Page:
The keyboard of this invention can, for example, be used for word processing or data input. The advantages of the present invention are several. First, the keys are in straight columns as well as straight rows. Therefore one does not have to, as in the QWERTY keyboard, reach a bit to the left when striking a key in the row above the home row and a bit to the right when striking a key in the row below the home row. Second, the keys are laid out in a logical, easy to learn layout. Since most people are right-handed, and since this layout puts all the vowels in position to be typed by the index fingers, the alphabetic sequence begins with the right hand, top row and proceeds in alphabetic sequence from the index finger to the little finger (A-B-C-D) and then to the next (home) row and proceeds from the index finger to the little finger (E-F-G-H) and on to the bottom row nearest the user and proceeds from the index finger to the little finger in the sequence (I-J-K-L). There is a slight break in the alphabetic sequence on the left hand for two reasons. One is to put the infrequently used letter Q in the weakest position for most people (the position where the little finger of the left hand reaches up one row) the other is so that all vowels being typed by the index fingers either on the home row (U,E) or reachable a straight movement up or down from a vowel key of the home row (O,A,I).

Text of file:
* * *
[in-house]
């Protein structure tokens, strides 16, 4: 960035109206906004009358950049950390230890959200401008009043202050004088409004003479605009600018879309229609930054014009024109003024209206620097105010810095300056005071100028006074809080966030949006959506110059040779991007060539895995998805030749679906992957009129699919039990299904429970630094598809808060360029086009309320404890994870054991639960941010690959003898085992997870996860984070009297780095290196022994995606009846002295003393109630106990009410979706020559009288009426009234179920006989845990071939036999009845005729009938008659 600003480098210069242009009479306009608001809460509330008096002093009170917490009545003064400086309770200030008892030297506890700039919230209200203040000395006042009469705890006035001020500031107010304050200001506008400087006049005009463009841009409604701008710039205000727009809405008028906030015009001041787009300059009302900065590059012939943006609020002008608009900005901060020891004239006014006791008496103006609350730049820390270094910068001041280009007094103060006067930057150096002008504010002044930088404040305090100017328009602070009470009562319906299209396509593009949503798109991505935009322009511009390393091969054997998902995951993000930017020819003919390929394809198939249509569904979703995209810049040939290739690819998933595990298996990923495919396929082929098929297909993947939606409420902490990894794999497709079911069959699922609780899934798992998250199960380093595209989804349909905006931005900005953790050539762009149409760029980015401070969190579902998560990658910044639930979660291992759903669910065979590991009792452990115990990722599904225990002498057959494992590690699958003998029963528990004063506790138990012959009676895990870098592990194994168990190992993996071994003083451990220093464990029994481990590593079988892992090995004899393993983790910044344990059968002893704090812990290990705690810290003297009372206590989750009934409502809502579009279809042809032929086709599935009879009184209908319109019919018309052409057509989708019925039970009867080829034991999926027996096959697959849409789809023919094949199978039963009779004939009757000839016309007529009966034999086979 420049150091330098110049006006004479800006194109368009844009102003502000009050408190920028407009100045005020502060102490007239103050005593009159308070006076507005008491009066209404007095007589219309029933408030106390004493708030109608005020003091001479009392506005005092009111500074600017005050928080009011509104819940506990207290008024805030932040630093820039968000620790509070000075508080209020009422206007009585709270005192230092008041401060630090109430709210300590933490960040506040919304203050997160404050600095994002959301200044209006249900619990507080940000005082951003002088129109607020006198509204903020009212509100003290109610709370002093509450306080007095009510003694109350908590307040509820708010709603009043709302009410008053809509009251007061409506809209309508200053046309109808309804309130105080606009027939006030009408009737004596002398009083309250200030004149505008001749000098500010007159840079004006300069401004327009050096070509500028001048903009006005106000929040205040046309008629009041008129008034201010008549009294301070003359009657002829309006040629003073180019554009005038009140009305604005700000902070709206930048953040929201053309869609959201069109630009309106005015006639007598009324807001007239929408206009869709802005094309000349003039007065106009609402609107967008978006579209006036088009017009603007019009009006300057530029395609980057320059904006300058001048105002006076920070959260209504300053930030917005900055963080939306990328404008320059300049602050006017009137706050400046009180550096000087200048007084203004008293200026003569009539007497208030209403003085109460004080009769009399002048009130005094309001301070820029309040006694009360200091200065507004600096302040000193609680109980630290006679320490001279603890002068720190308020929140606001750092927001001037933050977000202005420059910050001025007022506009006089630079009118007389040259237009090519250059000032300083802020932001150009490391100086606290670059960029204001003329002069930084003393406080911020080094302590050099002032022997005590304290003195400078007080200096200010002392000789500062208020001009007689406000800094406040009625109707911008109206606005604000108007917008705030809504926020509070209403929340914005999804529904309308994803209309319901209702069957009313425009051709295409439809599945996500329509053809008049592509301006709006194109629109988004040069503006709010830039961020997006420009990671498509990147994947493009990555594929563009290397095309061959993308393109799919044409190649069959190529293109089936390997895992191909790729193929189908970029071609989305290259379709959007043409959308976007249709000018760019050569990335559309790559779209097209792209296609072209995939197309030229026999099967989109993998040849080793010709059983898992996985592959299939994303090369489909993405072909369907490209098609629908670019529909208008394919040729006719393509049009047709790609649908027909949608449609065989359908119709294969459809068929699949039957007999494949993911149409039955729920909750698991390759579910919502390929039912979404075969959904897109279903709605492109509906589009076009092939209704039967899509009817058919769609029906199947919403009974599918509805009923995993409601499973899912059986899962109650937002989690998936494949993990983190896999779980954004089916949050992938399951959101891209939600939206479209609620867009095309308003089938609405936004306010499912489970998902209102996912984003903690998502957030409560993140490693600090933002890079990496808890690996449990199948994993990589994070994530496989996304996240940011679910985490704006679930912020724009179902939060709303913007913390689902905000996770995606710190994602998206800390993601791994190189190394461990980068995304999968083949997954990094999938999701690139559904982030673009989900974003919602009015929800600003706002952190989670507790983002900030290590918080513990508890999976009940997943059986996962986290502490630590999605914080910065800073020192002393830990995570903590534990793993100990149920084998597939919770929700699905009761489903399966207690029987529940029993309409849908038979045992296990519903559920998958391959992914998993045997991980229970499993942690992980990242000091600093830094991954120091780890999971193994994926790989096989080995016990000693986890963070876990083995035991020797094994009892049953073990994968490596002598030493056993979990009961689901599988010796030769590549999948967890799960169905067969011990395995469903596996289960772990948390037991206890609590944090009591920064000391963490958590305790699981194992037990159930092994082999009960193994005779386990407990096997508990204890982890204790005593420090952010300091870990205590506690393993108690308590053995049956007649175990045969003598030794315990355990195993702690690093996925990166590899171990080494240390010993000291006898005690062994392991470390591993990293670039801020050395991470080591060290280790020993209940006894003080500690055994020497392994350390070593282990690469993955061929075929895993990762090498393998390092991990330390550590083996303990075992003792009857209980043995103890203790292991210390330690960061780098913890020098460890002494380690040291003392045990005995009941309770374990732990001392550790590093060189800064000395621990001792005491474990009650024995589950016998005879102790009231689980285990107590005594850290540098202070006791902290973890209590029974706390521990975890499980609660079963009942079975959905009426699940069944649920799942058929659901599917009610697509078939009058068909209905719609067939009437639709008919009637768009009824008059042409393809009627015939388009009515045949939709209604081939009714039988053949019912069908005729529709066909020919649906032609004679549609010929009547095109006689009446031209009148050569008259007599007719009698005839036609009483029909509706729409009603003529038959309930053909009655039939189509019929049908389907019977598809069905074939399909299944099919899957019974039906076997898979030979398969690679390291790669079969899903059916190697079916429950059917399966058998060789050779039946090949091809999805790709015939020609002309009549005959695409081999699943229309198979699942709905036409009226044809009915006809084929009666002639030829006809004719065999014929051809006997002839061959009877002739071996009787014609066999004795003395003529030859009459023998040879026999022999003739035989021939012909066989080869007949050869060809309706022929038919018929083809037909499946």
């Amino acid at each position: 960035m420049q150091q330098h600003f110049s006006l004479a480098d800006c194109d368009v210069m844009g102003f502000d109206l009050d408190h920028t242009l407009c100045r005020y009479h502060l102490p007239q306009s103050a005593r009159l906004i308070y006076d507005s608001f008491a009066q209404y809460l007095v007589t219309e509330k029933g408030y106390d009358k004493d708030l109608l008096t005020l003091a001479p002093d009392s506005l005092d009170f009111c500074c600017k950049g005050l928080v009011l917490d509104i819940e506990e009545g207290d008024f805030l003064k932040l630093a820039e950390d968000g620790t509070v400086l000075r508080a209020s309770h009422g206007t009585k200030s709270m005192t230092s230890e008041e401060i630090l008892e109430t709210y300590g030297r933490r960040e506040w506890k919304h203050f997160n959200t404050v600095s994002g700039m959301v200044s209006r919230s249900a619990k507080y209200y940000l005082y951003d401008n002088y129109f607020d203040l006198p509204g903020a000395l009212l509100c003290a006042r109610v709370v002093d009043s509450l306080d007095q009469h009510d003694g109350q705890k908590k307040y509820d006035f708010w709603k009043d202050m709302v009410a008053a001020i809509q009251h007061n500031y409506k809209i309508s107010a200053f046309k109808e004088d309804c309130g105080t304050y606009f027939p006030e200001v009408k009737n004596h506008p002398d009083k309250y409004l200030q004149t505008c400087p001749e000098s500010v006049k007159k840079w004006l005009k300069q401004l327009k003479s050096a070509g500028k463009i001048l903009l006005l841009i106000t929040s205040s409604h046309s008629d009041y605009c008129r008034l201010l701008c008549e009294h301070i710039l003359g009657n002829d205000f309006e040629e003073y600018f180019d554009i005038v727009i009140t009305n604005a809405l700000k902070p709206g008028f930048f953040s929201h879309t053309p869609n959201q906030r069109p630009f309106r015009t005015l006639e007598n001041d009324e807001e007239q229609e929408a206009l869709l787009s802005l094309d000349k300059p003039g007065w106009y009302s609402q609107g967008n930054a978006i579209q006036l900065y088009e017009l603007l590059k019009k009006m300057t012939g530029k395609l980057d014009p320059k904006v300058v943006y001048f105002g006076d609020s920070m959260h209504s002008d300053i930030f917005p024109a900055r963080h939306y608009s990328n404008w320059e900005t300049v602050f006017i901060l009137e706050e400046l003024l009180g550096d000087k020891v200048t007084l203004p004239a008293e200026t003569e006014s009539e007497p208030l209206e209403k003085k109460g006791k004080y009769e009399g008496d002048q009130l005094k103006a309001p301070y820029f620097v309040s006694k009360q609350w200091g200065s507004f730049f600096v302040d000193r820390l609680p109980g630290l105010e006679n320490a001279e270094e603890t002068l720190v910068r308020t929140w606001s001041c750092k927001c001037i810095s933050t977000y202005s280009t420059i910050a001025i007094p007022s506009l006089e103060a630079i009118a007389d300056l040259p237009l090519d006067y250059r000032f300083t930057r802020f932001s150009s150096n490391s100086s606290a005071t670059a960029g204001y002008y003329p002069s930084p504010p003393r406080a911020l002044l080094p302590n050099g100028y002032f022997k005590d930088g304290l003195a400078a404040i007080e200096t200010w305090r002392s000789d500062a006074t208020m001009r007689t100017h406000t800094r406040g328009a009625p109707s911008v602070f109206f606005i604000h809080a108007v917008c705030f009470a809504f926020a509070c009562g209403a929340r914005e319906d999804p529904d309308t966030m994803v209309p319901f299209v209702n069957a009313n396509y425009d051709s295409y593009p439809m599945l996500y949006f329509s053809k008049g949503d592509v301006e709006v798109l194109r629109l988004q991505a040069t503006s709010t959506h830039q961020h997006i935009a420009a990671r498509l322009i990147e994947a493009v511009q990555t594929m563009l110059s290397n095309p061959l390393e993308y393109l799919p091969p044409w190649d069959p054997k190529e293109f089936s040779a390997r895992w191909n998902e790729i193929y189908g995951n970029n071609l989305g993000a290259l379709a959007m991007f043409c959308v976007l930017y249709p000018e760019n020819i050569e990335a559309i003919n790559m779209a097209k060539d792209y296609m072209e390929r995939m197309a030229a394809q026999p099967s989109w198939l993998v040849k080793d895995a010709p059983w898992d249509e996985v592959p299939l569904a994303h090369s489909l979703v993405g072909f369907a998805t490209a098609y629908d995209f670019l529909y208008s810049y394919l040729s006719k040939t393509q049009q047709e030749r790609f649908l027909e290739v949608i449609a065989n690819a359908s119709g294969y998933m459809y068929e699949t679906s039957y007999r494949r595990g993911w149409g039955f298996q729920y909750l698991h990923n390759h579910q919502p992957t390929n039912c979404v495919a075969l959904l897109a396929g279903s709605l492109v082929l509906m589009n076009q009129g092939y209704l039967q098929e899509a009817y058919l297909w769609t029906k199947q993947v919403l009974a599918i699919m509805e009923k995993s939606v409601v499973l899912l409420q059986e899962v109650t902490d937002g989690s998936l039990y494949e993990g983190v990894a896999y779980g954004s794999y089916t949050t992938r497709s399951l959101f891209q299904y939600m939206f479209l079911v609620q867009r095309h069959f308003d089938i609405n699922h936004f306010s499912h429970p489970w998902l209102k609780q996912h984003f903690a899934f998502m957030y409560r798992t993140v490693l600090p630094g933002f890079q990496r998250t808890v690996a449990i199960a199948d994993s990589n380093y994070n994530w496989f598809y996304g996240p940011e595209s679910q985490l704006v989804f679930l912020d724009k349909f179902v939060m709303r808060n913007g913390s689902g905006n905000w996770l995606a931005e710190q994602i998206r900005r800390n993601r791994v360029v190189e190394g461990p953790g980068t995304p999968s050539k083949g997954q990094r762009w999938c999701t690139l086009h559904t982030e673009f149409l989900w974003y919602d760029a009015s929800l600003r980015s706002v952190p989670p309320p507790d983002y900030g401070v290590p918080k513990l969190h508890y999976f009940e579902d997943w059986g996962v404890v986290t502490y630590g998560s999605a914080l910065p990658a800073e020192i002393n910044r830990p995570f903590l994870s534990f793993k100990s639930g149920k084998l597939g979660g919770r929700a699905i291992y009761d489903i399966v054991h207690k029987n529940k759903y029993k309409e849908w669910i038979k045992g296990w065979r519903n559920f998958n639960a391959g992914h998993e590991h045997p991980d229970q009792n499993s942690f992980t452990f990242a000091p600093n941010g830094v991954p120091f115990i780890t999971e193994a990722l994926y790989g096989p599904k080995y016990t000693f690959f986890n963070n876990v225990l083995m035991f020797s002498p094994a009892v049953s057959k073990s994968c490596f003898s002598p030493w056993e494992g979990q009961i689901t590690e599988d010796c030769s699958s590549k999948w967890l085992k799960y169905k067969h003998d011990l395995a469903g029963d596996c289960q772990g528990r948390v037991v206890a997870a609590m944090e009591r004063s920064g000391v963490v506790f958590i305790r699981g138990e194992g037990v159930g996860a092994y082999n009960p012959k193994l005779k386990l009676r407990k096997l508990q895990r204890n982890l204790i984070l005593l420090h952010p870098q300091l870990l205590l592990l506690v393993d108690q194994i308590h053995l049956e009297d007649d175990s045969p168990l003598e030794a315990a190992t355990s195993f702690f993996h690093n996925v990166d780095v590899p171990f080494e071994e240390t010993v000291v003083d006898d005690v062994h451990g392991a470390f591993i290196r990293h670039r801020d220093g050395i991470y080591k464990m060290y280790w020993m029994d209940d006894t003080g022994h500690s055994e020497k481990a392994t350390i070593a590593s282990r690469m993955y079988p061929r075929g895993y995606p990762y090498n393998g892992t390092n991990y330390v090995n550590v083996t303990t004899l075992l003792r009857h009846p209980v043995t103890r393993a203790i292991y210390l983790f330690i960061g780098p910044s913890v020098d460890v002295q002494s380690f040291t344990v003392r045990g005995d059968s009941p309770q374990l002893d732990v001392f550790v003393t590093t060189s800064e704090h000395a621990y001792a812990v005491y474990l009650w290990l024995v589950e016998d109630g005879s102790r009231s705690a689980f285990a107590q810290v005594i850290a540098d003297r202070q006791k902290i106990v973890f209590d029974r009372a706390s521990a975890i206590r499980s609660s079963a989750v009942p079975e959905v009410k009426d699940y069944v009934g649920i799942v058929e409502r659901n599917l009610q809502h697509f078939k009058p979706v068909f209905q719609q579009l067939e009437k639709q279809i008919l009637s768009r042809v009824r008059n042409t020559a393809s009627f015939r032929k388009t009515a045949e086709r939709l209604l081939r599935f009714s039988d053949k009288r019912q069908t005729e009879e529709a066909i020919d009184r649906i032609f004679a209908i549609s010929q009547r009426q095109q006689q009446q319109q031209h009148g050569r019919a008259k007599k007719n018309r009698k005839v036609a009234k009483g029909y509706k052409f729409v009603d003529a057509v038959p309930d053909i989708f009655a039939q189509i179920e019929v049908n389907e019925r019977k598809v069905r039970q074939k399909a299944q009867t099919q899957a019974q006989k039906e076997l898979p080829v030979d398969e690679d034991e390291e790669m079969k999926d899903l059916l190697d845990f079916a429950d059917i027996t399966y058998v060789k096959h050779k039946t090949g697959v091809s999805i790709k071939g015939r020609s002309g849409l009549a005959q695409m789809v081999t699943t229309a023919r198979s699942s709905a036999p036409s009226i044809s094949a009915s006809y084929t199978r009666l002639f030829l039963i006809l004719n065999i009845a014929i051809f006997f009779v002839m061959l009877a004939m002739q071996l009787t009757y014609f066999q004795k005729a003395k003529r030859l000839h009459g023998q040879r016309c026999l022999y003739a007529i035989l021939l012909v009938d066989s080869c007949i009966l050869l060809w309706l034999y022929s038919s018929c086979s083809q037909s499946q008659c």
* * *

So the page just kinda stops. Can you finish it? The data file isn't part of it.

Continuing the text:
The proposed layout should help relieve keyboard operators from repetitive motion injuries because the hands will be separated by the nonalphabetic keys in the center and will thus be in a less straining position.
As Dvorak and Dealy noted, the speed at which one types is largely a function of the speed at which one can type two-letter sequences. The fastest possibilities are when the two keys are both on the home row and are typed with alternate hands. The more one must reach and the more one must type repeatedly with the same hand, and especially with the same finger on different keys, the slower typing becomes. According to Dvorak and Dealy, the twelve most frequently typed two-letter "digraphs" are as follows: TH, HE, OU, AN, ER, IN, RE, ND, HA, TO, YO and AT. These twelve two letter sequences make up over 25% of all typing in the English language. The only two which should be more difficult to type on the proposed keyboard layout than on the Qwerty layout are ND and HA. Seven of the twelve should be quicker and easier and three should be about the same. On this basis, the proposed layout should also be beneficial in making typists faster and reducing the amount of fatigue they experience.
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|U.S. Classification||400/486, 400/489|
|International Classification||G06F3/023, B41J5/10|
|Cooperative Classification||G06F3/0219, B41J5/10|
|European Classification||G06F3/02A5, B41J5/10|
|Jul 11, 2000||REMI||Maintenance fee reminder mailed|
|Dec 17, 2000||LAPS||Lapse for failure to pay maintenance fees|
|Feb 20, 2001||FP||Expired due to failure to pay maintenance fee|
Effective date: 20001217